Dr Lizzie Kendon
Dr Lizzie Kendon specialises in studying how heavy rainfall may change in the future. This includes changes in short intense downpours, caused by convective storms which can lead to severe flash flooding. Recently, she led a landmark study into the impact of climate change on this very specific type of weather - and how it might affect us in the future.
Lizzie's interest in meteorology grew out of a passion for mountaineering, where good weather and accurate forecasting are vital for the safety of any excursion. But it was concerns over climate change that drew her to focus on how weather extremes may change in future, as part of the Met Office's Understanding Climate Change group.
"Extreme rainfall has considerable impacts on society through flooding and drought - so it is crucially important to study how convective storms may change in the future due to climate change," explains Lizzie.
Convective storms are triggered when heat from the Earth's surface combines with humidity in the atmosphere, which means they usually happen in the warmer months of summer.
They last for just a short period of time and tend to be fairly localised. This brings a unique set of challenges when studying them over long time periods.
"Convective rainfall is not well-represented in typical climate models, which means there's considerable uncertainty as to how it could change in the future."
To investigate possible future effects of convective storms, Lizzie ran the world's first very high-resolution climate change experiments looking at changes in hourly rainfall. These were conducted using the Met Office's weather forecasting model, which can study the weather across areas of the country just 1.5 km squared in size. This high-resolution model was applied to a climate change timescale that covered the present-day (1996 to 2009) - and a second one that encompassed another 13-year stretch, starting from the year 2100. The results, Lizzie says, were pretty startling.
"They showed future increases in the frequency of short duration, intense rainfall, not seen at the coarser resolution of typical climate models."
Put to the test
Lizzie's experiments broke new ground in the world of climatology and delivered results that could have wider benefits for the Met Office. They demonstrated how the high-resolution model performs over a long timescale and highlighted where possible improvements could be made - which, in turn, could influence weather forecasts over shorter timescales.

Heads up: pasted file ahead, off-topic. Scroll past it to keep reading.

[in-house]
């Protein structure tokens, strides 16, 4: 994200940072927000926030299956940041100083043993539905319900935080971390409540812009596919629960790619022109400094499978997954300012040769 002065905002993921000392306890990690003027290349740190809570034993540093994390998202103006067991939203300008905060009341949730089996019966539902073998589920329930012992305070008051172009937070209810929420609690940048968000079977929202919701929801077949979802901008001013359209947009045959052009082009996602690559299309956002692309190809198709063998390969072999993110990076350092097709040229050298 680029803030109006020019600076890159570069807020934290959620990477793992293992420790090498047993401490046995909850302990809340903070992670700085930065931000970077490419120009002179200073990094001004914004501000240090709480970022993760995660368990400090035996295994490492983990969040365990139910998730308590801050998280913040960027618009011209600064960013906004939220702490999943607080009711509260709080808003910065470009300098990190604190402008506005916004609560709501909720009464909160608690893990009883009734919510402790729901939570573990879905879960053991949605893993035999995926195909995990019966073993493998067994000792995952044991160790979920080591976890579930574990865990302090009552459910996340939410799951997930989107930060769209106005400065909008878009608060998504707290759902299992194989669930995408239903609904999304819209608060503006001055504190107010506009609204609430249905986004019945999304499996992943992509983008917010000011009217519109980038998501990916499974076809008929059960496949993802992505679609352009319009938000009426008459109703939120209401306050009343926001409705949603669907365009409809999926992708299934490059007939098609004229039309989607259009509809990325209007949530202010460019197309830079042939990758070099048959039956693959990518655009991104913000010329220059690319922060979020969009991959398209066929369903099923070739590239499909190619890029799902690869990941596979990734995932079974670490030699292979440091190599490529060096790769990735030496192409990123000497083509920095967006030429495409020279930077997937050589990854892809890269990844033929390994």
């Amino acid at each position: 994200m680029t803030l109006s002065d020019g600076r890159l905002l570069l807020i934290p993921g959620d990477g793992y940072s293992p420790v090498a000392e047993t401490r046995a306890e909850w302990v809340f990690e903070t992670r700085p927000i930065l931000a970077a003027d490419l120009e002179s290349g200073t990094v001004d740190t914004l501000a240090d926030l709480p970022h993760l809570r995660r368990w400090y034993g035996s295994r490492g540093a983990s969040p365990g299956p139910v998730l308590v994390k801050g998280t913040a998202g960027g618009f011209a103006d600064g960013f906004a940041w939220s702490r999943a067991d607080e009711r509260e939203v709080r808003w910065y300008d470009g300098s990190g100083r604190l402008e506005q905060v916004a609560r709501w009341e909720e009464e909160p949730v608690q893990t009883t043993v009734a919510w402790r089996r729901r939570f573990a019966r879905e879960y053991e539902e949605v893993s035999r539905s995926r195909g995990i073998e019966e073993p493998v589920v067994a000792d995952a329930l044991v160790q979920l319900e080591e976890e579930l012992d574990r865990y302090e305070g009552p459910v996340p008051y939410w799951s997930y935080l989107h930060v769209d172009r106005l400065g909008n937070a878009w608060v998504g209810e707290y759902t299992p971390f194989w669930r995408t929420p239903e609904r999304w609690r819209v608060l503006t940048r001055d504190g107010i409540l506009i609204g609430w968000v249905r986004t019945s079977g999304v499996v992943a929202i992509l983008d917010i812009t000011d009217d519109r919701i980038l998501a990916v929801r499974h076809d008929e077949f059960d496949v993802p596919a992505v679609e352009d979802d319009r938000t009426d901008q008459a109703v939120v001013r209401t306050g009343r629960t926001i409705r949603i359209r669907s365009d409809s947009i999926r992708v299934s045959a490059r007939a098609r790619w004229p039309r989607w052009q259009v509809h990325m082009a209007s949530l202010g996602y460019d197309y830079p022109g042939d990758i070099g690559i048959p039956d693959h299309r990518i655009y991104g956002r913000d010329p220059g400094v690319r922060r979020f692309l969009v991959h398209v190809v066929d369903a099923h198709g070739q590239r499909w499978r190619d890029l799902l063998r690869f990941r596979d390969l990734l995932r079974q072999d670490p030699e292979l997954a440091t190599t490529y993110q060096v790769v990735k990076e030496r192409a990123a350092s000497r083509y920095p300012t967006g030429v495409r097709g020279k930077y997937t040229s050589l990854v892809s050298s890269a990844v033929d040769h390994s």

What's more, high-resolution experiments enable climate scientists to test typical climate models. Lizzie points out that, while it's vital to identify changes that lower resolution models can't show, it's conversely also essential to know where very high-resolution models don't add anything. As Lizzie says, "This helps gives us confidence in the value of using coarser level simulations in a range of situations."
Looking to the future
What next? So far, research into convective rainfall has focused purely on one small region of the UK. The obvious next step is to roll this out across a wider area.
"It took nine months for the Met Office supercomputer to run each 13-year climate simulation," says Lizzie. "Now we're hoping to work with other organisations across the UK and Europe on this sort of research so we can start to pull our results together."
Carrying out research is just one part of Lizzie's role. The other is to publicise the findings - in reports, journals, radio and newspaper interviews, as well as at international conferences. Last December, she spoke at the United Nations Conference of the Parties (COP) 20 in Lima, which called for greater action to build resilience to climate change across the developing world.
Lizzie is proud that her research supports a deeper understanding of the effects of climate change.
"Flash flooding can pose a real threat to communities," she says. "And until this study we really haven't had much of an idea about how these sorts of events might change in the future. It's very important to understand these effects."